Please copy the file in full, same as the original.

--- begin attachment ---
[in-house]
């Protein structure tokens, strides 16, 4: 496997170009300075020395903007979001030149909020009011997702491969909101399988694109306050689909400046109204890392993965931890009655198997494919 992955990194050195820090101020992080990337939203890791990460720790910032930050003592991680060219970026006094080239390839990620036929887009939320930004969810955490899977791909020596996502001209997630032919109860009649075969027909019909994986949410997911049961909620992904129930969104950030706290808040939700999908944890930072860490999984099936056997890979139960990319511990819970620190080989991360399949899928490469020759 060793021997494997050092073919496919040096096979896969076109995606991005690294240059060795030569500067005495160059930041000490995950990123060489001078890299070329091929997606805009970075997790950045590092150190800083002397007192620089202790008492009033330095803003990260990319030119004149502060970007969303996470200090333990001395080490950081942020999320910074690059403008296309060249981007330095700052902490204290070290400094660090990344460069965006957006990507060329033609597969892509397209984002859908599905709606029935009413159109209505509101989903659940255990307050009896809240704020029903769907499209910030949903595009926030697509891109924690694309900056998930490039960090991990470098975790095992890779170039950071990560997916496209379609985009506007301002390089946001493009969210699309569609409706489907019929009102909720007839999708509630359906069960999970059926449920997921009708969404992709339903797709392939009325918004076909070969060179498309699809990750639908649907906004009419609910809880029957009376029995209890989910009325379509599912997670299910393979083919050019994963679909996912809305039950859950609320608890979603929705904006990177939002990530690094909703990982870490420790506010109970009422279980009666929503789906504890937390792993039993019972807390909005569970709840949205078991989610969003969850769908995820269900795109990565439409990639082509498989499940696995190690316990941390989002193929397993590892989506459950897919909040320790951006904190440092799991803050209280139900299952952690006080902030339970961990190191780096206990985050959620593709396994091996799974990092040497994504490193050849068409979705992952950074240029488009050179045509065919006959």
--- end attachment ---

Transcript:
[in-house]
């Protein structure tokens, strides 16, 4: 496997170009300075020395903007979001030149909020009011997702491969909101399988694109306050689909400046109204890392993965931890009655198997494919 992955990194050195820090101020992080990337939203890791990460720790910032930050003592991680060219970026006094080239390839990620036929887009939320930004969810955490899977791909020596996502001209997630032919109860009649075969027909019909994986949410997911049961909620992904129930969104950030706290808040939700999908944890930072860490999984099936056997890979139960990319511990819970620190080989991360399949899928490469020759 060793021997494997050092073919496919040096096979896969076109995606991005690294240059060795030569500067005495160059930041000490995950990123060489001078890299070329091929997606805009970075997790950045590092150190800083002397007192620089202790008492009033330095803003990260990319030119004149502060970007969303996470200090333990001395080490950081942020999320910074690059403008296309060249981007330095700052902490204290070290400094660090990344460069965006957006990507060329033609597969892509397209984002859908599905709606029935009413159109209505509101989903659940255990307050009896809240704020029903769907499209910030949903595009926030697509891109924690694309900056998930490039960090991990470098975790095992890779170039950071990560997916496209379609985009506007301002390089946001493009969210699309569609409706489907019929009102909720007839999708509630359906069960999970059926449920997921009708969404992709339903797709392939009325918004076909070969060179498309699809990750639908649907906004009419609910809880029957009376029995209890989910009325379509599912997670299910393979083919050019994963679909996912809305039950859950609320608890979603929705904006990177939002990530690094909703990982870490420790506010109970009422279980009666929503789906504890937390792993039993019972807390909005569970709840949205078991989610969003969850769908995820269900795109990565439409990639082509498989499940696995190690316990941390989002193929397993590892989506459950897919909040320790951006904190440092799991803050209280139900299952952690006080902030339970961990190191780096206990985050959620593709396994091996799974990092040497994504490193050849068409979705992952950074240029488009050179045509065919006959």